I agonised over Paula’s b&w Sunday theme for days, wondering how on earth I could encapsulate “timeless”. I was confused, partly because I’m living in a city that can claim some antiquity, although a lot of it was only rebuilt 70 years ago. Having seen an exhibition of Warsaw’s resurrection after 80% of it was reduced to rubble by the Germans in WW2, I could perhaps explore the timeless spirit of people who survive appalling losses, a spirit seen over and over again in the brutal parade of the centuries.

But what my mind kept returning to was the timelessness of the relationship between grandmothers and grand-daughters: the loving bond that develops between them; the skills that are passed on through that love; and the absorbed concentration that accompanies the bonding. So the image I offer is a photo my daughter took. Maja and I are reattaching legs to an alphabetapillar, a gift from the Australian aunt and therefore another manifestation of the timelessness of connection between the generations of women in a family. (My grandson was still asleep during the surgery, or my reflections may not have been so female-focused.) 

Maja has not handled a needle before, or taken part in the mending process. Such learning stretches back through a long line of woman passing on what used to be women’s skills. I think of basket weaving in Australian Aboriginal communities; lacemaking in Croatian families; ikat weaving in Ecuador: those things UNESCO calls “intangible cultural heritage”.

Am I stretching a point to connect a bit of toy mending in Puławska St with timeless women’s traditions?

About morselsandscraps

A retired Australian who spends a lot of time in Warsaw, and blogs as a way of life.
This entry was posted in challenge, photo and tagged , , , . Bookmark the permalink.

14 Responses to Timeless

  1. Suzanne says:

    What a great shot. The intense caring look on your face and the delight on the little girl’s face are timeless indeed. What a beautiful child she is.


  2. Paula says:

    Maja is a big girl now. I would not have recognised her. Thank you for the entry.


  3. Pingback: Black & White Sunday: Timeless | Lost in Translation

  4. desleyjane says:

    Not stretching at all. It’s a beautifully poignant photo. I love it.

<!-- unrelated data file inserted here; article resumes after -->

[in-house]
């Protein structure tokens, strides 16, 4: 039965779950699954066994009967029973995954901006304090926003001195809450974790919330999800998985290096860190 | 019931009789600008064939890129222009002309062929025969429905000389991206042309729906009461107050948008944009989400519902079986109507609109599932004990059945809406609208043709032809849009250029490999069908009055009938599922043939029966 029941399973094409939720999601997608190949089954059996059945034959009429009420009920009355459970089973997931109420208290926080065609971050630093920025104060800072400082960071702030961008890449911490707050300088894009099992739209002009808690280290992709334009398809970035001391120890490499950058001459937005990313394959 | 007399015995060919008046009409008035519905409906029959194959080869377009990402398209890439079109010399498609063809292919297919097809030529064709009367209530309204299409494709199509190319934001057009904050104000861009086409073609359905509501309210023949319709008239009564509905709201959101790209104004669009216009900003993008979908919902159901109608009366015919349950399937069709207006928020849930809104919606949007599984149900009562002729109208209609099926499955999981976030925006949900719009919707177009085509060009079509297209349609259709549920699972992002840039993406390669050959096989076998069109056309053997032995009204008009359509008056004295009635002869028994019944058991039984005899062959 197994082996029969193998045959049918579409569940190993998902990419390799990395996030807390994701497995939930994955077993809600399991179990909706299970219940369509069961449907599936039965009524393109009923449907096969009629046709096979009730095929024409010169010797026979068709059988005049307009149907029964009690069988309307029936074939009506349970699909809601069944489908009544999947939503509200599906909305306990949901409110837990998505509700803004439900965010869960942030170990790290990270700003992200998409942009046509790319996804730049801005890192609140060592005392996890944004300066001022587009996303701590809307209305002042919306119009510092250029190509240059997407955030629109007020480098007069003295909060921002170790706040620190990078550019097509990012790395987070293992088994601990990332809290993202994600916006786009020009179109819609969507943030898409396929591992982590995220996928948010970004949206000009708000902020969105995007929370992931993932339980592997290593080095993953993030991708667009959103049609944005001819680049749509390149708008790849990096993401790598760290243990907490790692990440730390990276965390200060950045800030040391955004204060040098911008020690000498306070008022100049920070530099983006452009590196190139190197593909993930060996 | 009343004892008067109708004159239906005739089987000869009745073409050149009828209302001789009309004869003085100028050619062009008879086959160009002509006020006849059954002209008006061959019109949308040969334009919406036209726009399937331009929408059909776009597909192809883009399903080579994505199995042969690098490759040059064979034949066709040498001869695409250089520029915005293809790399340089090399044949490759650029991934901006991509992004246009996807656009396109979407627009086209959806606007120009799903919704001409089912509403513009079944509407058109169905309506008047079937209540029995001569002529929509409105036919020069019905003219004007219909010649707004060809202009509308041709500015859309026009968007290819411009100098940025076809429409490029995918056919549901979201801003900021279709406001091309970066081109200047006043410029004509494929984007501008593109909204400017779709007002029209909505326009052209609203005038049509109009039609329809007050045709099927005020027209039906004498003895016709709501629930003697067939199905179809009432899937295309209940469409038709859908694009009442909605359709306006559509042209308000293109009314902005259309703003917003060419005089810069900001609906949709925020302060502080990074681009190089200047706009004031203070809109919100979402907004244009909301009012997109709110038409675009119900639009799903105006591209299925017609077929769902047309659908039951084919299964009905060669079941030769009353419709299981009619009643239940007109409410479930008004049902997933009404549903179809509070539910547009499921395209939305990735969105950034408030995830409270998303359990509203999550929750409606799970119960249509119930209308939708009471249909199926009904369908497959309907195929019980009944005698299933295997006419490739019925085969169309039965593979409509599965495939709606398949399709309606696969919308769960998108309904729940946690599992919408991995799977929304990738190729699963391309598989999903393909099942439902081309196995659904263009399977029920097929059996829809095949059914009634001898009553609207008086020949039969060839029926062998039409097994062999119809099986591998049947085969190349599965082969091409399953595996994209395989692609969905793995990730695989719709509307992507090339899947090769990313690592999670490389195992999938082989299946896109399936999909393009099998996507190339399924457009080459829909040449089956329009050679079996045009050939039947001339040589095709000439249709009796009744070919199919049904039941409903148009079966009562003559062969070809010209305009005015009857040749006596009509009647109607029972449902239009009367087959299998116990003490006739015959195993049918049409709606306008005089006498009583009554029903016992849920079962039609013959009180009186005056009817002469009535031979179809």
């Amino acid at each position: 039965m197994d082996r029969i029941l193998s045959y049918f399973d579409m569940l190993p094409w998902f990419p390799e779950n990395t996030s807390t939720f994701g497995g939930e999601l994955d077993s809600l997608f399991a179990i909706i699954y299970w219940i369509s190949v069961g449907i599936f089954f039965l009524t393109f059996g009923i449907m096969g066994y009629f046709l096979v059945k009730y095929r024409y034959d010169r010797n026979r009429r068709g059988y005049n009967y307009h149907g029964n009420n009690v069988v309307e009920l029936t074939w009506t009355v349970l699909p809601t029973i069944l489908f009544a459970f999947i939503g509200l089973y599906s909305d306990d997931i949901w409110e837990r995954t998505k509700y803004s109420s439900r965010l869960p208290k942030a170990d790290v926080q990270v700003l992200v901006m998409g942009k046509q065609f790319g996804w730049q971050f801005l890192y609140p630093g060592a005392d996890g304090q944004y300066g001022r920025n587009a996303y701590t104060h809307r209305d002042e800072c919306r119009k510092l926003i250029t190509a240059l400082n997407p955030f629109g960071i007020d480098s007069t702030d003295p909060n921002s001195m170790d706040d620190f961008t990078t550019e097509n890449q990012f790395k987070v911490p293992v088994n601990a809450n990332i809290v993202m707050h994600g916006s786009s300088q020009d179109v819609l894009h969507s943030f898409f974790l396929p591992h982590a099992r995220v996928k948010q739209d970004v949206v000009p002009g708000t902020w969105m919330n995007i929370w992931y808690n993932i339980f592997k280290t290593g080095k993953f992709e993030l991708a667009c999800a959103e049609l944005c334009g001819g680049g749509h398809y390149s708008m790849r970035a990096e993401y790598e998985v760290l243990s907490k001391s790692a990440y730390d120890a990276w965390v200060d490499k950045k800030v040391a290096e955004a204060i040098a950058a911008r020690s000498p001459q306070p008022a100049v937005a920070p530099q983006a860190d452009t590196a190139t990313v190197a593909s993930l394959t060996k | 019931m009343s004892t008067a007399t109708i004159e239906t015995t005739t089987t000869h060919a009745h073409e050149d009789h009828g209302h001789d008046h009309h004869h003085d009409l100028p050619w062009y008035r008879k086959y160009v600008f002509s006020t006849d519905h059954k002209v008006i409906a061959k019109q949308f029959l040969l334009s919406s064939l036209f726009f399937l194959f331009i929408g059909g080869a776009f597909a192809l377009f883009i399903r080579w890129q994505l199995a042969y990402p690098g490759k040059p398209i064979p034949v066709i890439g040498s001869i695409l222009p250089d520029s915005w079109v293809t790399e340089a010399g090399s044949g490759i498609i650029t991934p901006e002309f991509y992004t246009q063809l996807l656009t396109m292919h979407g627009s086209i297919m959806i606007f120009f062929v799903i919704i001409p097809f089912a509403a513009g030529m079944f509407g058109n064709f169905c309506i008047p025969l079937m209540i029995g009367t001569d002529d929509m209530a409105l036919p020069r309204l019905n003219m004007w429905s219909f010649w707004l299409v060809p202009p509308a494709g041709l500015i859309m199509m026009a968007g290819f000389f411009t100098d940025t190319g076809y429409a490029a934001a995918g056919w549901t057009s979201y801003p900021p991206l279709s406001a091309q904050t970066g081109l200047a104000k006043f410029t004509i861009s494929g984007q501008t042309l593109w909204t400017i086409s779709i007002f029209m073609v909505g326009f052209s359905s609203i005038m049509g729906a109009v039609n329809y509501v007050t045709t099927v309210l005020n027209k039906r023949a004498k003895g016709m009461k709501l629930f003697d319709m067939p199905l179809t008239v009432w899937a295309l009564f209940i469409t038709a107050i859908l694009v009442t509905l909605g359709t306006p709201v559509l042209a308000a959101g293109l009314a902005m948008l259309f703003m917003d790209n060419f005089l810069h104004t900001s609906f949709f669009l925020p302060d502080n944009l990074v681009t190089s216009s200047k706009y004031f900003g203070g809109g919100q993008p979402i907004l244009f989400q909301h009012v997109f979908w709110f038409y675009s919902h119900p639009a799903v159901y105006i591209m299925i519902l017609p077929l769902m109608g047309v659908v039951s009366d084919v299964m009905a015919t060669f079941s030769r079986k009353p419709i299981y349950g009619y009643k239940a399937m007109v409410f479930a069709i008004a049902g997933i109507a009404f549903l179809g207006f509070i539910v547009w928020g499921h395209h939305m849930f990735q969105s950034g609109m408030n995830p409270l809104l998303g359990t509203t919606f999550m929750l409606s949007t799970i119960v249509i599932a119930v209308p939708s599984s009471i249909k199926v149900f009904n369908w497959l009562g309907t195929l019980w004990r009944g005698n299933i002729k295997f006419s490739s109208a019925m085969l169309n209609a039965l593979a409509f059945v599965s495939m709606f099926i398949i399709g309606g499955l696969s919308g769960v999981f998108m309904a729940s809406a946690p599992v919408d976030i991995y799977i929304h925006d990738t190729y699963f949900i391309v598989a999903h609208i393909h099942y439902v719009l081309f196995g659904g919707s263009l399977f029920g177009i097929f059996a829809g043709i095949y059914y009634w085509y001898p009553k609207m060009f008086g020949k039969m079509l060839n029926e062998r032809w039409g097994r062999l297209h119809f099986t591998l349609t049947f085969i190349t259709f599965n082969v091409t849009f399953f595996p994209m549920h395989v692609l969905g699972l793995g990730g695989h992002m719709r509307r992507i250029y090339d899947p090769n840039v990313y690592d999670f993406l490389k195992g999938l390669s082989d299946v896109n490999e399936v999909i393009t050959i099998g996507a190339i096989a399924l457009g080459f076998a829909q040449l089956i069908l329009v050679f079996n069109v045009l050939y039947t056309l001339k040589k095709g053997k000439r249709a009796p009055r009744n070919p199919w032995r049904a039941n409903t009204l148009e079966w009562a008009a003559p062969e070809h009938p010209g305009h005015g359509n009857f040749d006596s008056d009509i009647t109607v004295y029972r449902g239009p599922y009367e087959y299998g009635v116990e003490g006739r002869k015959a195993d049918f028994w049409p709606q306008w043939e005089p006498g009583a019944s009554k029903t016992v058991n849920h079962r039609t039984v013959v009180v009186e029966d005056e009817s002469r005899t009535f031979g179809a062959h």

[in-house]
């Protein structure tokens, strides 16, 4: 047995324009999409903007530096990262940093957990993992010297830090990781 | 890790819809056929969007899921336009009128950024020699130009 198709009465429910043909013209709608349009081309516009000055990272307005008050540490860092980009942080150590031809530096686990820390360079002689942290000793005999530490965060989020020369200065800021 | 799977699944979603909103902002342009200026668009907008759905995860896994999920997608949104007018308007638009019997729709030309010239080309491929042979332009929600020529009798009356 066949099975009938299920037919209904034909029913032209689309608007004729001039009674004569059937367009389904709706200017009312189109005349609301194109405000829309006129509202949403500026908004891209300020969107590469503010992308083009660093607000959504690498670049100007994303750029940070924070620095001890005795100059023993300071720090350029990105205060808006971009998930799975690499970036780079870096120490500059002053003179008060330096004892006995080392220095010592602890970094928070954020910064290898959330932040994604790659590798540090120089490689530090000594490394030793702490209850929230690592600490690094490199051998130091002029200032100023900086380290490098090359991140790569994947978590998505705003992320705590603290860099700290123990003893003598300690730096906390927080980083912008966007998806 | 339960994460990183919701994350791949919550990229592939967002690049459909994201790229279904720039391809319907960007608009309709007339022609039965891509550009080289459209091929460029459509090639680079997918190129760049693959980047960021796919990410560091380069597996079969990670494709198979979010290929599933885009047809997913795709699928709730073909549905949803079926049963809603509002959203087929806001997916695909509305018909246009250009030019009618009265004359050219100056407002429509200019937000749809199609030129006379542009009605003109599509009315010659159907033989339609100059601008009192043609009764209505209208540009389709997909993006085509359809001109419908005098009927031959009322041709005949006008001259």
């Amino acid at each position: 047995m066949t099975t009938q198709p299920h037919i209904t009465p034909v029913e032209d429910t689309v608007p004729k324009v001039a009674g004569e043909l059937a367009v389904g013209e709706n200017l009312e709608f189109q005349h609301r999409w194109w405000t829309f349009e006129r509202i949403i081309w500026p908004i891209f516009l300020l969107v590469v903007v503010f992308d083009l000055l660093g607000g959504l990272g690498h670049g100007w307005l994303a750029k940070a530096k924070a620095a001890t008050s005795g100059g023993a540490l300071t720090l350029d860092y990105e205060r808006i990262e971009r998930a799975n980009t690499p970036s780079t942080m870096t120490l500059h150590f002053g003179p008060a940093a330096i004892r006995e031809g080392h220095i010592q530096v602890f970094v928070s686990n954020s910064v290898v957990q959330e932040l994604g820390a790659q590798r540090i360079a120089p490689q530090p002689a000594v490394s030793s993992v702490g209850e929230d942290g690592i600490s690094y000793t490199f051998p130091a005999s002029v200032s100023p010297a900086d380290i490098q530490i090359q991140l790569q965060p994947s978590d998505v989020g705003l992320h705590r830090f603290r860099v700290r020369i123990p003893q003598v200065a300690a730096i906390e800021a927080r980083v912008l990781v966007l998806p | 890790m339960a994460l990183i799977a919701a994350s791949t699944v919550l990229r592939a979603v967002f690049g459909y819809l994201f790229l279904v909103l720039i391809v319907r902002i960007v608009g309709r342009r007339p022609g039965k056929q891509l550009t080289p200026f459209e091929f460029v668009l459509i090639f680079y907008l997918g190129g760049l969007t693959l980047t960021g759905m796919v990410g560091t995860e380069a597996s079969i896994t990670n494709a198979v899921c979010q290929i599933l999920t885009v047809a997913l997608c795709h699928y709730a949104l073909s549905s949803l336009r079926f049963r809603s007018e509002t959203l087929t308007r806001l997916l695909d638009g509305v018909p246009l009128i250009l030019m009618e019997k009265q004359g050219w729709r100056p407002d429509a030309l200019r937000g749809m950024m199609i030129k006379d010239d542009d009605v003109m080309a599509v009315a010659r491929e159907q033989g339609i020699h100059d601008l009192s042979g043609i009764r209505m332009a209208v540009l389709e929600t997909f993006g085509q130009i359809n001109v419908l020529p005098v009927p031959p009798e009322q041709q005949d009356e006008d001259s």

5. Lucid Gypsy says:

    It’s the most lovely timeless photo, especially in black and white. The relationship we have with our sons is different, but no less special than with our daughters and their daughters. To me there is something intangibly precious and important between the female lines, perhaps because we are the vessels. Maja is at the age when she’s absorbing so much and she’s enjoying the first steps of this traditional craft. Of course Jas can learn how to mend as well x 🙂 x


  6. restlessjo says:

    Maja the seamstress, and Babcia 🙂 🙂 I love it.


  7. pommepal says:

    A beautiful interpretation of a difficult theme.


  8. findingnyc says:

    The photo is beautiful Meg, as are both of you! I think this fits so well within the timeless women’s traditions theme. Your granddaughter will treasure these memories forever – I know that firsthand, as I still have memories of doing similar things with my grandmother when I was about 4 or 5 years old. First she taught me to use a needle and thread, and I practiced with scraps of fabric left over from the clothes that she made. Later it was embroidery and eventually crochet. Every time I do any mending or other needlework now, it reminds me of her.


    • I didn’t know either of my grandmothers: I feel that as a great loss. The closest I got to my maternal grandmother was letters written by her brother from France and Belgium in WW1 and I treasure the glimpses I get through their relationship.

      Liked by 1 person

      • findingnyc says:

        I’m sorry that you never knew your grandmothers – that makes it even more meaningful that you are having the time with your grandchildren now, I’m sure. How special that you have those letters though – I know from some of my family’s old letters that I’ve learned a lot about family members I didn’t know personally.


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